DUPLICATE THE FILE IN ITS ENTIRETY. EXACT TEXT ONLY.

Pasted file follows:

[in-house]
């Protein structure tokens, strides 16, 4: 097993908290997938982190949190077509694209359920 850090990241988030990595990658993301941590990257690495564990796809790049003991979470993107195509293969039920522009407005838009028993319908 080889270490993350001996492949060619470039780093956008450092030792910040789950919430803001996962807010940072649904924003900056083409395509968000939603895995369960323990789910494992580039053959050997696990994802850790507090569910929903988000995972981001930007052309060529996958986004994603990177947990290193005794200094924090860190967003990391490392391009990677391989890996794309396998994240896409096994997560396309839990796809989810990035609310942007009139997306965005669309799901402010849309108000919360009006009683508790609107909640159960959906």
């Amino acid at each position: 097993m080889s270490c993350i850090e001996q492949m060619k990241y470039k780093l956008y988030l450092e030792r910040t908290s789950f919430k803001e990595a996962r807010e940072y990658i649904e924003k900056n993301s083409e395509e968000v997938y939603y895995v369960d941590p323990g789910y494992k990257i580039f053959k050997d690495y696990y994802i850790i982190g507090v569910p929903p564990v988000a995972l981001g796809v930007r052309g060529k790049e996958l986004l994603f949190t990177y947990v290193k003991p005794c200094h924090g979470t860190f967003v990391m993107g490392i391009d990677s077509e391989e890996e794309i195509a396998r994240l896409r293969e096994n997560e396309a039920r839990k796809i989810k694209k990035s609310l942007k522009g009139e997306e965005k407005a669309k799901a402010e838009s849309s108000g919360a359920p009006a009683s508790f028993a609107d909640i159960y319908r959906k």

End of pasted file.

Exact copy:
[in-house]
């Protein structure tokens, strides 16, 4: 097993908290997938982190949190077509694209359920 850090990241988030990595990658993301941590990257690495564990796809790049003991979470993107195509293969039920522009407005838009028993319908 080889270490993350001996492949060619470039780093956008450092030792910040789950919430803001996962807010940072649904924003900056083409395509968000939603895995369960323990789910494992580039053959050997696990994802850790507090569910929903988000995972981001930007052309060529996958986004994603990177947990290193005794200094924090860190967003990391490392391009990677391989890996794309396998994240896409096994997560396309839990796809989810990035609310942007009139997306965005669309799901402010849309108000919360009006009683508790609107909640159960959906």
């Amino acid at each position: 097993m080889s270490c993350i850090e001996q492949m060619k990241y470039k780093l956008y988030l450092e030792r910040t908290s789950f919430k803001e990595a996962r807010e940072y990658i649904e924003k900056n993301s083409e395509e968000v997938y939603y895995v369960d941590p323990g789910y494992k990257i580039f053959k050997d690495y696990y994802i850790i982190g507090v569910p929903p564990v988000a995972l981001g796809v930007r052309g060529k790049e996958l986004l994603f949190t990177y947990v290193k003991p005794c200094h924090g979470t860190f967003v990391m993107g490392i391009d990677s077509e391989e890996e794309i195509a396998r994240l896409r293969e096994n997560e396309a039920r839990k796809i989810k694209k990035s609310l942007k522009g009139e997306e965005k407005a669309k799901a402010e838009s849309s108000g919360a359920p009006a009683s508790f028993a609107d909640i159960y319908r959906k």